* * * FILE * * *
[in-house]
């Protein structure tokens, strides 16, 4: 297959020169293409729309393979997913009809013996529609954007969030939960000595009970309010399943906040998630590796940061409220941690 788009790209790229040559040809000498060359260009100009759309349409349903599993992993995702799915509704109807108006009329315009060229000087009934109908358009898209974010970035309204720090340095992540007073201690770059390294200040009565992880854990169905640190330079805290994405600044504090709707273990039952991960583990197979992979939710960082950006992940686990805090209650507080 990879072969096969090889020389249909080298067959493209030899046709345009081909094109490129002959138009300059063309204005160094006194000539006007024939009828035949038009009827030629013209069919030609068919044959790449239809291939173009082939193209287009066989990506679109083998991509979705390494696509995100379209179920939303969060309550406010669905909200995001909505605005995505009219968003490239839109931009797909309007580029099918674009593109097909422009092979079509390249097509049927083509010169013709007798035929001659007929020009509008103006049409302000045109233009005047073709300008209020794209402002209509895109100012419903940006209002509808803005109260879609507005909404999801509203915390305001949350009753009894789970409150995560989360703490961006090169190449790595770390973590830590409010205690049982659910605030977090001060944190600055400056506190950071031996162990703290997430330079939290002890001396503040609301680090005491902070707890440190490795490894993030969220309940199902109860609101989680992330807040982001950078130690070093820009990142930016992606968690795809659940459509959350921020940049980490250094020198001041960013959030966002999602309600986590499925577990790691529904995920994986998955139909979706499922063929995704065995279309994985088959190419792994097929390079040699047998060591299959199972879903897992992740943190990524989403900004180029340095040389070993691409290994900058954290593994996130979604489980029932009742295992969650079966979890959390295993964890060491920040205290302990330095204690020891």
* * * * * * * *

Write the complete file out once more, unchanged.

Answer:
[in-house]
């Protein structure tokens, strides 16, 4: 297959020169293409729309393979997913009809013996529609954007969030939960000595009970309010399943906040998630590796940061409220941690 788009790209790229040559040809000498060359260009100009759309349409349903599993992993995702799915509704109807108006009329315009060229000087009934109908358009898209974010970035309204720090340095992540007073201690770059390294200040009565992880854990169905640190330079805290994405600044504090709707273990039952991960583990197979992979939710960082950006992940686990805090209650507080 990879072969096969090889020389249909080298067959493209030899046709345009081909094109490129002959138009300059063309204005160094006194000539006007024939009828035949038009009827030629013209069919030609068919044959790449239809291939173009082939193209287009066989990506679109083998991509979705390494696509995100379209179920939303969060309550406010669905909200995001909505605005995505009219968003490239839109931009797909309007580029099918674009593109097909422009092979079509390249097509049927083509010169013709007798035929001659007929020009509008103006049409302000045109233009005047073709300008209020794209402002209509895109100012419903940006209002509808803005109260879609507005909404999801509203915390305001949350009753009894789970409150995560989360703490961006090169190449790595770390973590830590409010205690049982659910605030977090001060944190600055400056506190950071031996162990703290997430330079939290002890001396503040609301680090005491902070707890440190490795490894993030969220309940199902109860609101989680992330807040982001950078130690070093820009990142930016992606968690795809659940459509959350921020940049980490250094020198001041960013959030966002999602309600986590499925577990790691529904995920994986998955139909979706499922063929995704065995279309994985088959190419792994097929390079040699047998060591299959199972879903897992992740943190990524989403900004180029340095040389070993691409290994900058954290593994996130979604489980029932009742295992969650079966979890959390295993964890060491920040205290302990330095204690020891």